September – what a month

I always knew that September would be a tough month.  That basically I would have to just put my head down, keep fighting until the very end and then hopefully emerge from the other side still kicking.

Having given my notice to finish teaching at the end of the Summer, I was offered a further month of work with a bonus to help ease the transition for new members of staff within the department.  With a finish date of four weeks, after having just had the six weeks of Summer off, I decided to go ahead and accept the proposal.  The extra money I was being offered would be nice in the build up to Christmas if nothing else!

I knew it would be tougher than when I had originally returned to work back in May.  A May timetable with no year 11 or 13 and countless trips across other year groups is very different to a September timetable, when new courses are starting up and resources need creating or adapting to suit different classes.  My September timetable contained six year 11 classes and a year 10 class, amongst others, so I would also spend lunchtimes holding coursework catchup sessions for those GCSE students.

Not only would my workload be higher, but my personal life at the weekends was also looking rather full during September.  For each of the weekends my calendar was pretty jam-packed full of activities.

Week 1: Marshaling at Go Beyond Northampton Half Marathon
Week 2: At a friend’s wedding
Week 3: Round Norfolk Relay
Week 4: Ealing half marathon
Week 5: Oscar’s birthday party/christening

There wouldn’t be a lot of time for sleep, running or baby cuddles.  With my Mum very poorly I also wanted to try and fit in as many visits back to Norfolk as was practical.
As a new ambassador for Decathlon I was also really looking forward to the Decathlon blogger meet up at the end of the month, although was concerned that I would be burnt out by that point and unable to fully enjoy the activities that had been planned for us all.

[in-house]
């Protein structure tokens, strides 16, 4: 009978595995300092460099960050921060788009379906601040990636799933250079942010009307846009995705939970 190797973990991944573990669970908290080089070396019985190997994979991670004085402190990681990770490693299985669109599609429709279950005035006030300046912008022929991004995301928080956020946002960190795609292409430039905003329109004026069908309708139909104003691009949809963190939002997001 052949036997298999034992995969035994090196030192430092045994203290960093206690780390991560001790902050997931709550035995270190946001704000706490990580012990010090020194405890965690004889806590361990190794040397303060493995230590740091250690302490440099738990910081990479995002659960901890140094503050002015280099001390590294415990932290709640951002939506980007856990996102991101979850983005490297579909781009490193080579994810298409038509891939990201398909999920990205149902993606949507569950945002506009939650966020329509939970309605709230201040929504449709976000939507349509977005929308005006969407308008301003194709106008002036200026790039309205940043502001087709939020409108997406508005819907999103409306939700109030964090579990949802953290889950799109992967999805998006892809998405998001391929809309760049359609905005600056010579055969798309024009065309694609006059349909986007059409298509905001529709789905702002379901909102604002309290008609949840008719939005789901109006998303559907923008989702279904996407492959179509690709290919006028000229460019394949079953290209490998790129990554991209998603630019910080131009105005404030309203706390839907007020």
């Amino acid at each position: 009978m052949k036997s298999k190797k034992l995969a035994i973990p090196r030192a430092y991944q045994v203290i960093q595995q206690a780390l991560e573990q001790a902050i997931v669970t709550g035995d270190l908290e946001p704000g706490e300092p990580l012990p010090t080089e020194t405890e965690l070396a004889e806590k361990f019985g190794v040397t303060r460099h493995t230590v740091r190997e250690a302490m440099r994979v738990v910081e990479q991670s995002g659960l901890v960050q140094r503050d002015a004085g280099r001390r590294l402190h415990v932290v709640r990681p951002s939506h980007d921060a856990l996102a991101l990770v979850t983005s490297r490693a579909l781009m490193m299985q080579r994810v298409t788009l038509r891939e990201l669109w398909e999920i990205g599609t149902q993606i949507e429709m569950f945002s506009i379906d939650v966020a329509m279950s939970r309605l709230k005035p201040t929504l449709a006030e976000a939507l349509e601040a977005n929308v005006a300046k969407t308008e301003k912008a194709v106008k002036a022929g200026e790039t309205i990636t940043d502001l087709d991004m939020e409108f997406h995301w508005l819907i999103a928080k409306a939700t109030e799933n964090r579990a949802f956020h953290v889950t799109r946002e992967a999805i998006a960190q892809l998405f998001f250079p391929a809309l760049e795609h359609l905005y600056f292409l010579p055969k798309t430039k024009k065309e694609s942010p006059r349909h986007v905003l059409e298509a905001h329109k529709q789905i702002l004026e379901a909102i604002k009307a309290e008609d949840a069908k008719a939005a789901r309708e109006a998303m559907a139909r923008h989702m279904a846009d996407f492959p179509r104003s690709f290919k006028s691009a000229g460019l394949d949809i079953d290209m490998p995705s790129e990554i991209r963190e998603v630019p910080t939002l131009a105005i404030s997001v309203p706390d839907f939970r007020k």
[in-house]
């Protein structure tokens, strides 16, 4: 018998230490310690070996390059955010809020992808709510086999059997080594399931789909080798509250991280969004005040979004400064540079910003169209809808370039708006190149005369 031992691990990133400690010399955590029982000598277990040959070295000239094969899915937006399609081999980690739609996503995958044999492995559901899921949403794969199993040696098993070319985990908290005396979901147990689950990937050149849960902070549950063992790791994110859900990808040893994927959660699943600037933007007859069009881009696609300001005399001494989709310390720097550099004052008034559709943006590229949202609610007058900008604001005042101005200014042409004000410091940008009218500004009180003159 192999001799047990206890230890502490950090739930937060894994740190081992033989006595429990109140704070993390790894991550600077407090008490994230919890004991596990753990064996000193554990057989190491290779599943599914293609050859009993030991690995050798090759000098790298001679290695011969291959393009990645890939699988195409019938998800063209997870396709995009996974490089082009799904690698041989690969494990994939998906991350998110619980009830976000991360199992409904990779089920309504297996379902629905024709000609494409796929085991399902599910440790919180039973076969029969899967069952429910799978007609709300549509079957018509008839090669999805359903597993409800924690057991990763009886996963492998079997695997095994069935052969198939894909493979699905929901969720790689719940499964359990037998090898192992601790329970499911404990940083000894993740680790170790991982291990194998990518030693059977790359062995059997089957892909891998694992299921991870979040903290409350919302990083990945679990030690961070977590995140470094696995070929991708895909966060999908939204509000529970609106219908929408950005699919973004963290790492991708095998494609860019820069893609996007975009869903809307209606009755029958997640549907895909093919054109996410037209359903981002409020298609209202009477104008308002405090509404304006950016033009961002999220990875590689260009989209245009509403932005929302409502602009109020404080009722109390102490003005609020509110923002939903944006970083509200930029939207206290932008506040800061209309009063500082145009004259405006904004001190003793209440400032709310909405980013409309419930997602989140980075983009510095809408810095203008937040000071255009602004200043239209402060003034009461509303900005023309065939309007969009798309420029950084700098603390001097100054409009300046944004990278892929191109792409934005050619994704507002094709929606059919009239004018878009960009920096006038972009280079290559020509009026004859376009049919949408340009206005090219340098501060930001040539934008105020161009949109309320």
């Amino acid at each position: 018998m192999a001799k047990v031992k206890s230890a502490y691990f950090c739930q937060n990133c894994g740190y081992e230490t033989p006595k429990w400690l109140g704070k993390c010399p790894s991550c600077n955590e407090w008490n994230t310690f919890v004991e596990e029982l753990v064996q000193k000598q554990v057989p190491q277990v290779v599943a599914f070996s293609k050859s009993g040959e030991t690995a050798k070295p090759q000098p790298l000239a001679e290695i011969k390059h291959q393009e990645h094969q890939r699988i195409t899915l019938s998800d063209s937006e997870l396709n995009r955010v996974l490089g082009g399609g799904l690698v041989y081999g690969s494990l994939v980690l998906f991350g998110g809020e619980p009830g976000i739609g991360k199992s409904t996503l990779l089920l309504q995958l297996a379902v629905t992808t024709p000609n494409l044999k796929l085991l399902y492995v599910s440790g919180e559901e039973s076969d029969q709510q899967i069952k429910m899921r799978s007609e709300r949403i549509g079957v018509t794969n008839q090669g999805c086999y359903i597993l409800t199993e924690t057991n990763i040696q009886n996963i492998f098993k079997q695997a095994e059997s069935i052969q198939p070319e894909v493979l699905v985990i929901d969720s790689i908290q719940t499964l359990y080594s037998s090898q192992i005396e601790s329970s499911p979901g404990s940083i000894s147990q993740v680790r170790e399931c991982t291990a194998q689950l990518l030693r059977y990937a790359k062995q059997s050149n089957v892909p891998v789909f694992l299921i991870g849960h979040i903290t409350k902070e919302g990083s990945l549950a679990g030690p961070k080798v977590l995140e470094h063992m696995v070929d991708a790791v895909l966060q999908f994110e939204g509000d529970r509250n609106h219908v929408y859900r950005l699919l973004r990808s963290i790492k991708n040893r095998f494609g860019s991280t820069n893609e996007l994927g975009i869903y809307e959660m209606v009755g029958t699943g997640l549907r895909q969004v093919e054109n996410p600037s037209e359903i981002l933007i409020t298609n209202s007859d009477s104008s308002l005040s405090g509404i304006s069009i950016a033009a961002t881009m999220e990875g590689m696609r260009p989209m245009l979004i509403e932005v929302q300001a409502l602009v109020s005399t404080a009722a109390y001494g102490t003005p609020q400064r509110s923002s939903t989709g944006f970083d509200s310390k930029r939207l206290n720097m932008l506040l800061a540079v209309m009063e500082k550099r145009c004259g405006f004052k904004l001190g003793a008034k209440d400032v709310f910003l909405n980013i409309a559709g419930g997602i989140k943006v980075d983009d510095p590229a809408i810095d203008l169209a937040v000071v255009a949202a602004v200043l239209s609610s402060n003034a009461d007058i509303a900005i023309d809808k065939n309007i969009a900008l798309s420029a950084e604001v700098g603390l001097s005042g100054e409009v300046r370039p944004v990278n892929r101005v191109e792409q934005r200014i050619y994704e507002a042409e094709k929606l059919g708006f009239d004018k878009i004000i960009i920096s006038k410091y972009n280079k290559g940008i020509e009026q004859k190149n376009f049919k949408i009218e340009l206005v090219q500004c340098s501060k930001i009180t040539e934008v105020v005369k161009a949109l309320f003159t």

As it turned out though, things didn’t really go quite to plan for September.  I had severe back pain from the second week of the month, managing to run the Round Norfolk Relay only having dosed myself up with double-strength Ibuprofen first, and then unable to run any further miles in September.  The day after the Round Norfolk Relay, my Mum was once again admitted into hospital with a serious infection and so many trips were made over to Norwich hospital for visits during the week, as well as twice-daily phone calls to help support my Dad.  Following one weekend visit and eating in the questionable hospital canteen I ended up throwing up over and over.  My Dad was also left feeling poorly that evening.  I made the difficult decision to pull from Ealing Half Marathon – I hadn’t been able to walk with a straight back for ten days by that point and also I felt it was more important to be with my family in Norfolk.

By the time I began the final week of my contract, I was really struggling.  By Wednesday lunch time my face was hot to touch – burning up, whilst my coat-clad body shivered uncontrollably from the cold.  At 3pm that day I made the decision to head for home, leaving my half-finished marking laid out on the shared office desk with a post-it note stuck to the top reading “Really sorry, – feeling totally pants this afternoon.  Will clear in the morning.”

Oscar's first birthday

That Wednesday was Oscar’s birthday, only I never saw him that day as I rang to cancel my physio appointment on the way home, before curling up into a little ball in my bed, texting Dan to ask if he would be able to pick Oscar up from nursery on his way home from work later that night instead.

The following day I couldn’t even get out of bed, and napped on and off all day, feeling very sorry for myself.  I left emailing Decathlon until the very last minute to say that I wouldn’t be able to make it that evening, just in case I perked up a little and was able to still attend.  I so wanted to attend.  I knew deep down that I would be too poorly to go though, and even if I did manage to sit through the train journey down, I would not be well enough to enjoy the activities they had planned for us once down there.

Friday, my last day at school and I was still too poorly to attend.  What a funny end to my time at the school.  I’ve been in this week to clear my desk and tidy up a few loose ends, but the end of my time there wasn’t how I imagined it to be at all.Oscar's first birthdayThe Saturday was spent opening up Oscar’s birthday presents and last minute cleaning and tidying ready for Oscar’s guests the following day.  I managed to get through the weekend somehow, although I still don’t feel 100%.

…But we did make it through the other side.